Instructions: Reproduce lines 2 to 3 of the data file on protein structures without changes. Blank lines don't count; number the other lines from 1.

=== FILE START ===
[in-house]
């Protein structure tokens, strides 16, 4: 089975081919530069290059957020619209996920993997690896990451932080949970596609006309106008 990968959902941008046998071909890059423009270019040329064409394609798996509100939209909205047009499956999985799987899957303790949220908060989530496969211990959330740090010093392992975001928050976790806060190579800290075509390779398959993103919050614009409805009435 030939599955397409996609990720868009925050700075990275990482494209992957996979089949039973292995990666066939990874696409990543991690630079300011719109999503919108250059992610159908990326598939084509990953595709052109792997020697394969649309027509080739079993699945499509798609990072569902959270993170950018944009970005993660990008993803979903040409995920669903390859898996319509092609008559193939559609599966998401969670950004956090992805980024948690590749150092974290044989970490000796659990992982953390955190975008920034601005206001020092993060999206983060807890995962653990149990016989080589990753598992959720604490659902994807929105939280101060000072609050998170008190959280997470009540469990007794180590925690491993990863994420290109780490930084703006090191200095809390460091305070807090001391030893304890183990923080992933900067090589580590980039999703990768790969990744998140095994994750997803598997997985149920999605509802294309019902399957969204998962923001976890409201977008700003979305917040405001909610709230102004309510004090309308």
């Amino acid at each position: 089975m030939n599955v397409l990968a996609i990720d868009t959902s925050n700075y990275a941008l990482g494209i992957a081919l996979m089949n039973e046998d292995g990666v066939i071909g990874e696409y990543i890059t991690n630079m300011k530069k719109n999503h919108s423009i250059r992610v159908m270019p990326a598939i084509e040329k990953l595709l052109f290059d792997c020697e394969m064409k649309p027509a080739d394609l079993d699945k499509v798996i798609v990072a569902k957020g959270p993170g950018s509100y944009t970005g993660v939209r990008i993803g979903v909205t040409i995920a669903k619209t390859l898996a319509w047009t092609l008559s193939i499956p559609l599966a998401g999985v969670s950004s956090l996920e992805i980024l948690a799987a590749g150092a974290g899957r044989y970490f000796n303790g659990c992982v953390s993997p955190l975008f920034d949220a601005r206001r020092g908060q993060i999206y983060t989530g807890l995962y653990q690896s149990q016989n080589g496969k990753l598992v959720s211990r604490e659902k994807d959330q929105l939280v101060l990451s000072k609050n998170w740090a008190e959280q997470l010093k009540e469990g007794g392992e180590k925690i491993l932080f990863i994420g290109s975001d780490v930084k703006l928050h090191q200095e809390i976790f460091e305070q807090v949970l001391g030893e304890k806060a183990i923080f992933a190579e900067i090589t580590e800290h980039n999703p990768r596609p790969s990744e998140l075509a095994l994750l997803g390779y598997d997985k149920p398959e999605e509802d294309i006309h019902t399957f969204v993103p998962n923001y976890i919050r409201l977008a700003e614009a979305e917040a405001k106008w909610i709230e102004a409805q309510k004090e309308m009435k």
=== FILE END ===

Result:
């Protein structure tokens, strides 16, 4: 089975081919530069290059957020619209996920993997690896990451932080949970596609006309106008 990968959902941008046998071909890059423009270019040329064409394609798996509100939209909205047009499956999985799987899957303790949220908060989530496969211990959330740090010093392992975001928050976790806060190579800290075509390779398959993103919050614009409805009435 030939599955397409996609990720868009925050700075990275990482494209992957996979089949039973292995990666066939990874696409990543991690630079300011719109999503919108250059992610159908990326598939084509990953595709052109792997020697394969649309027509080739079993699945499509798609990072569902959270993170950018944009970005993660990008993803979903040409995920669903390859898996319509092609008559193939559609599966998401969670950004956090992805980024948690590749150092974290044989970490000796659990992982953390955190975008920034601005206001020092993060999206983060807890995962653990149990016989080589990753598992959720604490659902994807929105939280101060000072609050998170008190959280997470009540469990007794180590925690491993990863994420290109780490930084703006090191200095809390460091305070807090001391030893304890183990923080992933900067090589580590980039999703990768790969990744998140095994994750997803598997997985149920999605509802294309019902399957969204998962923001976890409201977008700003979305917040405001909610709230102004309510004090309308």
């Amino acid at each position: 089975m030939n599955v397409l990968a996609i990720d868009t959902s925050n700075y990275a941008l990482g494209i992957a081919l996979m089949n039973e046998d292995g990666v066939i071909g990874e696409y990543i890059t991690n630079m300011k530069k719109n999503h919108s423009i250059r992610v159908m270019p990326a598939i084509e040329k990953l595709l052109f290059d792997c020697e394969m064409k649309p027509a080739d394609l079993d699945k499509v798996i798609v990072a569902k957020g959270p993170g950018s509100y944009t970005g993660v939209r990008i993803g979903v909205t040409i995920a669903k619209t390859l898996a319509w047009t092609l008559s193939i499956p559609l599966a998401g999985v969670s950004s956090l996920e992805i980024l948690a799987a590749g150092a974290g899957r044989y970490f000796n303790g659990c992982v953390s993997p955190l975008f920034d949220a601005r206001r020092g908060q993060i999206y983060t989530g807890l995962y653990q690896s149990q016989n080589g496969k990753l598992v959720s211990r604490e659902k994807d959330q929105l939280v101060l990451s000072k609050n998170w740090a008190e959280q997470l010093k009540e469990g007794g392992e180590k925690i491993l932080f990863i994420g290109s975001d780490v930084k703006l928050h090191q200095e809390i976790f460091e305070q807090v949970l001391g030893e304890k806060a183990i923080f992933a190579e900067i090589t580590e800290h980039n999703p990768r596609p790969s990744e998140l075509a095994l994750l997803g390779y598997d997985k149920p398959e999605e509802d294309i006309h019902t399957f969204v993103p998962n923001y976890i919050r409201l977008a700003e614009a979305e917040a405001k106008w909610i709230e102004a409805q309510k004090e309308m009435k």